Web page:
Obviously subjecting foreign workers and entrepreneurs to a wholly different legal system from the one they are used to is creating yet another obstacle to recruiting people whose skills and experience are urgently needed to get Iraq back on its feet again as a functioning society.
In short, he believes that non-Iraqis in Iraq should not be compelled to follow Iraqi law, for the sake of the stability that those non-Iraqis might feel, not having to deal with laws that might be different than in their home country. No mention of how home countries would actually have the ability to enforce their laws in sovereign nations, which might be relevant given the Bush Administration's defense in the Guantanamo Bay cases--that Guantanamo Bay is not on American soil and thus American law does not apply.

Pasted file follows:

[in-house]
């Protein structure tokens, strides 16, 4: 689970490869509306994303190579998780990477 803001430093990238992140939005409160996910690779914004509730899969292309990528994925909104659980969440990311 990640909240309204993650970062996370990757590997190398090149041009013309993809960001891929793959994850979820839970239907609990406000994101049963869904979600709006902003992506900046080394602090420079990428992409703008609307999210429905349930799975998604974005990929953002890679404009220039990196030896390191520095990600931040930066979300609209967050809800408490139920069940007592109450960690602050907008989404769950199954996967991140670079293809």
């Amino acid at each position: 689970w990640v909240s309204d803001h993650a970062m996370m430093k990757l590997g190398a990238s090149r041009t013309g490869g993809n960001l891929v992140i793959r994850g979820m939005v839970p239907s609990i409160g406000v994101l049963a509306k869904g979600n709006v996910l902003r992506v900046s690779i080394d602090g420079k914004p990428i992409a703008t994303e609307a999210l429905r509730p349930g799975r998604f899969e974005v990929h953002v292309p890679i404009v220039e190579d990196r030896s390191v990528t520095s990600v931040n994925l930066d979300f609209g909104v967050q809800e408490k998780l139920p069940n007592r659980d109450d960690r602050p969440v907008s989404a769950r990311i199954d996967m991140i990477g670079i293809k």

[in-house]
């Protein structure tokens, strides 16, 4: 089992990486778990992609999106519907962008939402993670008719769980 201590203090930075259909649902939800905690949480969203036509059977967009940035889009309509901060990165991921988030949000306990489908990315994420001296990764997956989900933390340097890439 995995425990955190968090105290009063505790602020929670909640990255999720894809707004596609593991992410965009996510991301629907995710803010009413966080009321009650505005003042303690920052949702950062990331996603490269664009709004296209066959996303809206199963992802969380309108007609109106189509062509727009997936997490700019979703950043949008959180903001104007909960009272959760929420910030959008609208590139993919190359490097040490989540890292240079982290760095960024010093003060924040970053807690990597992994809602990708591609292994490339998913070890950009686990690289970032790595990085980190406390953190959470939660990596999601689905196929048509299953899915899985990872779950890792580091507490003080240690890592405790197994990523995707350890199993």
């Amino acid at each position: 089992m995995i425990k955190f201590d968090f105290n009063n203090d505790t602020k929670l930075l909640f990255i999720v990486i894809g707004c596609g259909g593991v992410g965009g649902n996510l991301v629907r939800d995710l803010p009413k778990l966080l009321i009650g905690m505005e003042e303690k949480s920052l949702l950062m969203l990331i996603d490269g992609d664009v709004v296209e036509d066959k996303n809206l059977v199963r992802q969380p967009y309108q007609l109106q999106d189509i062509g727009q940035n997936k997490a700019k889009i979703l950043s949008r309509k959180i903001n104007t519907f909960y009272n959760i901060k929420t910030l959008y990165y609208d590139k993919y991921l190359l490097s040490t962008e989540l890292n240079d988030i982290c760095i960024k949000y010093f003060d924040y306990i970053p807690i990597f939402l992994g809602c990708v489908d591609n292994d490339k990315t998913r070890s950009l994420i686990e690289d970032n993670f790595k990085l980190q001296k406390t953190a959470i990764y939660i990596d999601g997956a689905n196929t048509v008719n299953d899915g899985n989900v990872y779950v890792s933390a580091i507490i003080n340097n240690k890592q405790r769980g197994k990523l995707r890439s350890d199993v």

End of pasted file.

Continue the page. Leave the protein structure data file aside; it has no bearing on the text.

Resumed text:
Sowell proceeds to compare the insistence on the local rule of law with ineffective symbolism. Given how much effort Sowell makes to suggest that law is a powerful signal to individuals as to what the customs and proper actions are, it seems silly to suggest that anything so large as suggesting that people in Iraq must follow its laws--regardless of their nationality--can be explained away as trivial symbolism.
I imagine he would be completely opposed to any states rights issues, as well?